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s-Domain Circuit Analysis

Operate directly in the s-domain with capacitors,


inductors and resistors
Key feature linearity is preserved
Ccts described by ODEs and their ICs
Order equals number of C plus number of L

Element-by-element and source transformation


Nodal or mesh analysis for s-domain cct variables
Solution via Inverse Laplace Transform
Why?
Easier than ODEs
Easier to perform engineering design
Frequency response ideas - filtering

MAE140 Linear Circuits

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Element Transformations
Voltage source
Time domain

v(t) =vS(t)
i(t) = depends on cct

i(t)
vS +
_

Transform domain

V(s) =VS(s)=L(vS(t))
I(s) = L(i(t)) depends on cct
Current source

I(s) =L(iS(t))
V(s) = L(v(t)) depends on cct

MAE140 Linear Circuits

iS
v(t)

133

Element Transformations contd


Controlled sources

v1(t ) = v2 (t ) ! V1( s ) = V2 ( s )
i1(t ) = "i2 (t ) !

I1( s ) = "I 2 ( s )

v1(t ) = ri2 (t ) ! V1( s ) = rI 2 ( s )


i1(t ) = gv2 (t ) !

I1( s ) = gV2 ( s )

Short cct, open cct, OpAmp relations


vSC (t ) = 0

! VSC ( s ) = 0

iOC (t ) = 0

I OC ( s ) = 0

v N (t ) = vP (t ) ! VN ( s ) = VP ( s )

Sources and active devices behave identically


Constraints expressed between transformed variables
This all hinges on uniqueness of Laplace Transforms and
linearity
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Element Transformations contd


iR

+
vR

Resistors
vR (t ) = RiR (t )

iR (t ) = GvR (t )

VR ( s ) = RI R ( s )

I R ( s ) = GVR ( s )

Capacitors

Z R ( s) = R

iC

YR ( s ) =

diL (t )
vL (t ) = L
dt

v ( 0)
1
IC (s) + C
sC
s
1
Z C (s) =
sC
1t
iL (t ) = " vL (# )d# + iL (0)
L0

VL ( s ) = sLI L ( s ) ! LiL (0)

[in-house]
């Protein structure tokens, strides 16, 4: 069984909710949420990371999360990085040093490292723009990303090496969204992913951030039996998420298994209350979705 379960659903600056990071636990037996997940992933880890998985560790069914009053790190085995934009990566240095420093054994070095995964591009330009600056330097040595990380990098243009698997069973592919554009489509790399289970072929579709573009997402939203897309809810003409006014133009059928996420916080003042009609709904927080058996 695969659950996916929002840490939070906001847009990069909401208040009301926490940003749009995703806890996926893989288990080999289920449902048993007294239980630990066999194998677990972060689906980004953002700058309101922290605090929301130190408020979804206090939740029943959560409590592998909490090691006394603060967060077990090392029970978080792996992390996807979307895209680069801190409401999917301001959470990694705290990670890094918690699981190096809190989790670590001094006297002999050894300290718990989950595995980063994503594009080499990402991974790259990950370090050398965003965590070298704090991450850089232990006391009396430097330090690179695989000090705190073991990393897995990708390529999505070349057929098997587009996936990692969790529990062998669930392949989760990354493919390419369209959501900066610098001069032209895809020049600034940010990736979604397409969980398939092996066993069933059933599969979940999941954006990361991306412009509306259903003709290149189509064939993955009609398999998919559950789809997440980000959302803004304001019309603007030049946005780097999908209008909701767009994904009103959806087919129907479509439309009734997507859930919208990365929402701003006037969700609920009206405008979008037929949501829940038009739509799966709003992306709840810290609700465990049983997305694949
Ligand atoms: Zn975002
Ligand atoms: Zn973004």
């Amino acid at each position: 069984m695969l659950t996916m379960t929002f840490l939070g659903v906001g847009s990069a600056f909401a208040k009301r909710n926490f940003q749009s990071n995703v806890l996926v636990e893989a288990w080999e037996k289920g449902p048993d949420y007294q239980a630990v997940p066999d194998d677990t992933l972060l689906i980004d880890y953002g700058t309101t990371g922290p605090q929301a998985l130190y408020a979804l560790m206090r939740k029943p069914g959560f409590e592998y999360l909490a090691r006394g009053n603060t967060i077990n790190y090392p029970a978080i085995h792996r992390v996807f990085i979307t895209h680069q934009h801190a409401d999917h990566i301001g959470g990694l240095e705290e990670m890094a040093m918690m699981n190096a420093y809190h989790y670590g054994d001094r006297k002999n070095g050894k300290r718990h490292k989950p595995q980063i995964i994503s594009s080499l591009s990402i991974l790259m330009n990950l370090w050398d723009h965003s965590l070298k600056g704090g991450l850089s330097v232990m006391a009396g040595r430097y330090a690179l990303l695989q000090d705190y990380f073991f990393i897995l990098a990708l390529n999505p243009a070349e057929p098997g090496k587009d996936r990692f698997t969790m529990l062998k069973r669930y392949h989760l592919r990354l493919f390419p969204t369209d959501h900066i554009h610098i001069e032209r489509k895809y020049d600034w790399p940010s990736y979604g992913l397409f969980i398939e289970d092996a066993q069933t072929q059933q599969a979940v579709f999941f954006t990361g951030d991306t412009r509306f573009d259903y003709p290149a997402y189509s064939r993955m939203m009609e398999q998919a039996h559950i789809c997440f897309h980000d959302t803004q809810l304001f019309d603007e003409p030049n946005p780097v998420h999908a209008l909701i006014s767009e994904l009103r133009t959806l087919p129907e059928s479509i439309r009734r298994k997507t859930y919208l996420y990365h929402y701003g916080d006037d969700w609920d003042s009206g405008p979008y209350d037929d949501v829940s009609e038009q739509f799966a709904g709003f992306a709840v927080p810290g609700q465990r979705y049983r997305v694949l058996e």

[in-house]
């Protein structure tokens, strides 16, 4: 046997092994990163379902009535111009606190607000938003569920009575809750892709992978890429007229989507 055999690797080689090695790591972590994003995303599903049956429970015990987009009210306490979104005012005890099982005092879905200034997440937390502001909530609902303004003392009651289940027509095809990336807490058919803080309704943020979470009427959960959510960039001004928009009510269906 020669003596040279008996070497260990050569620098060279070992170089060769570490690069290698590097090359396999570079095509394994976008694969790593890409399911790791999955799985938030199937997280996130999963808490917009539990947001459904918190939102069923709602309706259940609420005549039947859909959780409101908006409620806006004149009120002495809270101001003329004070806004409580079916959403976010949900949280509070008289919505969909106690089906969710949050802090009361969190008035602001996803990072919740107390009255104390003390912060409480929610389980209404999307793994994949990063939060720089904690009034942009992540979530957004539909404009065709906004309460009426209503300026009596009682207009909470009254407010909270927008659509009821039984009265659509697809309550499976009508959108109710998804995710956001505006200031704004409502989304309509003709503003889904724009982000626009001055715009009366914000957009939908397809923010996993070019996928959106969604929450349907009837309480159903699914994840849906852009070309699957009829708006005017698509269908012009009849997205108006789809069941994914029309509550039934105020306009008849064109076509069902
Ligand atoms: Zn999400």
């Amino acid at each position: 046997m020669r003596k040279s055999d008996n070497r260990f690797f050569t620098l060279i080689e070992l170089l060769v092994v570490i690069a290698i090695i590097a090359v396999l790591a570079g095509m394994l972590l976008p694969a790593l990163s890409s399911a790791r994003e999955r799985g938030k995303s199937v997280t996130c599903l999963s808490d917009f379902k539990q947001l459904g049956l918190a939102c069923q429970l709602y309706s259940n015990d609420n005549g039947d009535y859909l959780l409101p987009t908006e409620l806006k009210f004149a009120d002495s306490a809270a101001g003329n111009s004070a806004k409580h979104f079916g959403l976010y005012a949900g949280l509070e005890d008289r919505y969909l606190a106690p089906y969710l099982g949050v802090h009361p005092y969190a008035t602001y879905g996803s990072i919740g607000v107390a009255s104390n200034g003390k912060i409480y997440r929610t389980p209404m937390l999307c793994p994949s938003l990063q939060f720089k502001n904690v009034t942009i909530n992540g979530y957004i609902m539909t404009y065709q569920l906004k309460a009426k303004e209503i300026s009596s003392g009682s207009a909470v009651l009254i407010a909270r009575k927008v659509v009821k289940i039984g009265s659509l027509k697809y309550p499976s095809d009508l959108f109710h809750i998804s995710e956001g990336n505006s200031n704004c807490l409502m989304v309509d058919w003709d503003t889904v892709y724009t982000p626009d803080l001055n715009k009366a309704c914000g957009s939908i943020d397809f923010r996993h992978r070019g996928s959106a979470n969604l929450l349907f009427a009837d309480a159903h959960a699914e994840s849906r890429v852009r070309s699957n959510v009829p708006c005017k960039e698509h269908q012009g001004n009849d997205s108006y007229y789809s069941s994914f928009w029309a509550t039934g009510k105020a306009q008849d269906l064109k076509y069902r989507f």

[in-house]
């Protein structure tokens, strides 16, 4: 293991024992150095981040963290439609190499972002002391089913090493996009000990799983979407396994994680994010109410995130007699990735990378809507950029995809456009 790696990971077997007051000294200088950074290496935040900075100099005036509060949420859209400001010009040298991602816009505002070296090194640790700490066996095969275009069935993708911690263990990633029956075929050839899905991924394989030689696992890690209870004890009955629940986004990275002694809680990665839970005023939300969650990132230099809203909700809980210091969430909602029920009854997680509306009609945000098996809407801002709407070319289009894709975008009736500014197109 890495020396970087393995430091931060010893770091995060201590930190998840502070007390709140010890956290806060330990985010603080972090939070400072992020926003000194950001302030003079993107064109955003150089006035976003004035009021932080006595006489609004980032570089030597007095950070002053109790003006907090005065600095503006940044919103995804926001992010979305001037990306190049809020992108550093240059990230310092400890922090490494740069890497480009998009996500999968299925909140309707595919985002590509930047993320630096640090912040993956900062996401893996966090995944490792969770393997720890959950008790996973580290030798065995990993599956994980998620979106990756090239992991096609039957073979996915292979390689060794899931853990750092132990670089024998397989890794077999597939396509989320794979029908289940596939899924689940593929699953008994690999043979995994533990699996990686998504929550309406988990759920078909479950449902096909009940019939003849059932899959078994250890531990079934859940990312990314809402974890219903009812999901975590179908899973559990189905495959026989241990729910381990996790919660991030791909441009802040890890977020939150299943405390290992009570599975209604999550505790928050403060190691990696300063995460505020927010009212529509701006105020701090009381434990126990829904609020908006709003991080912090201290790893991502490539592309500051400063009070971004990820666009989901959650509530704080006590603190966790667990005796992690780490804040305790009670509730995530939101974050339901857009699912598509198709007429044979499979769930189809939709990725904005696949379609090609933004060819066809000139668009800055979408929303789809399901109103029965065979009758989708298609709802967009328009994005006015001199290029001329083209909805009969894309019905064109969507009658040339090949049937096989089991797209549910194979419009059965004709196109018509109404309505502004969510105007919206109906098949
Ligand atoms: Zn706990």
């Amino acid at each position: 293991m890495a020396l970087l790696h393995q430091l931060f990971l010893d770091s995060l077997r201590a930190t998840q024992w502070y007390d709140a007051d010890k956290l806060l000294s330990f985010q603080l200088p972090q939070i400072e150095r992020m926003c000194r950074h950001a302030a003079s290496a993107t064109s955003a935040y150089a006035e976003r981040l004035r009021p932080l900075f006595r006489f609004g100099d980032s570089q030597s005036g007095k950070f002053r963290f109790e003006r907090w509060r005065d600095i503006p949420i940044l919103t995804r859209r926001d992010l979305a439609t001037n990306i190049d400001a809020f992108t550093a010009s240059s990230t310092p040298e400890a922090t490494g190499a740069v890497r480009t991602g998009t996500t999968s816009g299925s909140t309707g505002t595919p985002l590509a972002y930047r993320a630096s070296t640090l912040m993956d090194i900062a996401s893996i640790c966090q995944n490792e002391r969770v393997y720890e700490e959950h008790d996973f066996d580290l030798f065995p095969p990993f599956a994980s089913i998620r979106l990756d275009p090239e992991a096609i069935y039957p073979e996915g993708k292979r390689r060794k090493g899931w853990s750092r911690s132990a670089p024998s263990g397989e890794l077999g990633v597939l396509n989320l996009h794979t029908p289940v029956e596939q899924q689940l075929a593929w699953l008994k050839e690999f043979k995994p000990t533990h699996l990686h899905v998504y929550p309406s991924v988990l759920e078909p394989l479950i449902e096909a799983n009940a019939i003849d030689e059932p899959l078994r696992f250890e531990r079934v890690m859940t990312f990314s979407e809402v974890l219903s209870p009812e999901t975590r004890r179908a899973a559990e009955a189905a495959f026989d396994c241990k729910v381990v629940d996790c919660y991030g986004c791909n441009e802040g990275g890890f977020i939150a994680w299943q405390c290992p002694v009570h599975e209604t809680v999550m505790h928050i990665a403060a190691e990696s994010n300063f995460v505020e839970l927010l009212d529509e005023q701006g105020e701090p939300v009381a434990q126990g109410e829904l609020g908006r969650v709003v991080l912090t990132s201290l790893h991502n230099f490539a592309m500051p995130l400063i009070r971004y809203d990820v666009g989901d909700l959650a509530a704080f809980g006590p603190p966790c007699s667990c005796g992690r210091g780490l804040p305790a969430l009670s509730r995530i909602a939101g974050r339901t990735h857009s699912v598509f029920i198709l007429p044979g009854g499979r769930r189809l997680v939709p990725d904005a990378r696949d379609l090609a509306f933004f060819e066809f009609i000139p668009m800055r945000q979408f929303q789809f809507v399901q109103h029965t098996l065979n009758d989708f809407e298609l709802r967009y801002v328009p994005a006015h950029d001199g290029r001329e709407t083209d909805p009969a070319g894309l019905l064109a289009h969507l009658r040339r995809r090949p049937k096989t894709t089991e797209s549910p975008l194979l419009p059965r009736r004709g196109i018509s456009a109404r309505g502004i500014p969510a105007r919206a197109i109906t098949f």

I L (s) =

I C ( s ) = sCVC ( s ) ! CvC (0!)

Inductors

MAE140 Linear Circuits

+
vL

+
vC

1t
vC (t ) = " iC (# )d# + vC (0)
C0

dv (t )
iC (t ) = C C
dt

iL

1
R

VC ( s ) =

1
i ( 0)
VL ( s ) + L
sL
s
Z L ( s ) = sL

YC ( s ) = sC

YL ( s ) =

1
sL

135

Element Transformations contd


Resistor

IR(s)

iR(t)

vR(t)

VR(s)

Capacitor
+

IC(s)

IC(s)

iC(t)

vC(t)

+
C

VR ( s ) = RI R ( s )

VC(s)
-

1
sC

CvC (0)

1
sC

VC(s)
+
_

I C ( s ) = sCVC ( s ) CvC (0)

1
v (0)
VC ( s ) =
IC (s) + C
sC
s

vC (0)
s

Note the source transformation rules apply!


MAE140 Linear Circuits

136

Element Transformations contd


Inductors

VL ( s ) = sLI L ( s ) LiL (0)


IL(s)

iL(t)

sL
VL(s)

+
VL(s)

sL

i L ( 0)
s

+
_

vL(t)

1
i (0)
VL ( s ) + L
sL
s

IL(s)

+
+

I L (s) =

LiL(0)

MAE140 Linear Circuits

137

Example 10-1 T&R p 456


RC cct behavior
Switch in place since t=-, closed at t=0. Solve for vC(t).
t=0

VA

R I1(s)
I2(s)

+
vC
-

1
sC

CvC (0)

vC (0) = V A
Initial conditions
s-domain solution using nodal analysis
V (s)
V (s)
I1( s ) = C
I 2 (s) = C
= sCVC ( s )
1
R
sC
t-domain solution via inverse Laplace transform
VA
VC ( s ) =
1
s+
RC
MAE140 Linear Circuits

vc (t ) = V Ae

!t

RC u (t )

138

Example 10-2 T&R p 457


R

Solve for i(t)

VA
s

i(t)

Invert
!

L + iL (0) =
s s+ RL s+ RL

LiL(0)
-

#
&
%iL (0) " V A (
R'
R +$
s
s+ RL

VA

#V A V A " Rt
" Rt L &
L
i(t) = %
"
e
+ iL (0)e
(u(t) Amps
R
R
$
'

MAE140 Linear Circuits

VL (s )

VA
! ( R + sL) I ( s ) + LiL (0) = 0
s

VA

I(s) =

sL

I(s)

KVL around loop


Solve

+
_

+
_

VAu(t) +
_

139

Impedance and Admittance


Impedance is the s-domain proportionality factor
relating the transform of the voltage across a twoterminal element to the transform of the current
through the element with all initial conditions zero
Admittance is the s-domain proportionality factor
relating the transform of the current through a
two-terminal element to the transform of the
voltage across the element with initial conditions
zero
Impedance is like resistance
Admittance is like conductance
MAE140 Linear Circuits

140

Circuit Analysis in s-Domain


Basic rules
The equivalent impedance Zeq(s) of two impedances Z1(s)
and Z2(s) in series is Z eq ( s ) = Z1( s ) + Z 2 ( s )
Same current flows

V ( s ) = Z1( s ) I (s )+ Z 2 ( s ) I ( s ) = Z eq ( s ) I (s )

I(s)
+

Z1

V(s)

Z2

The equivalent admittance Yeq(s) of two admittances Y1(s)


and Y2(s) in parallel is Yeq ( s ) = Y1( s ) + Y2 ( s )
Same voltage

I ( s ) = Y1( s )V ( s ) + Y2 ( s )V ( s ) = Yeq ( s )V ( s )

I(s)
+
V(s)

Y1

Y2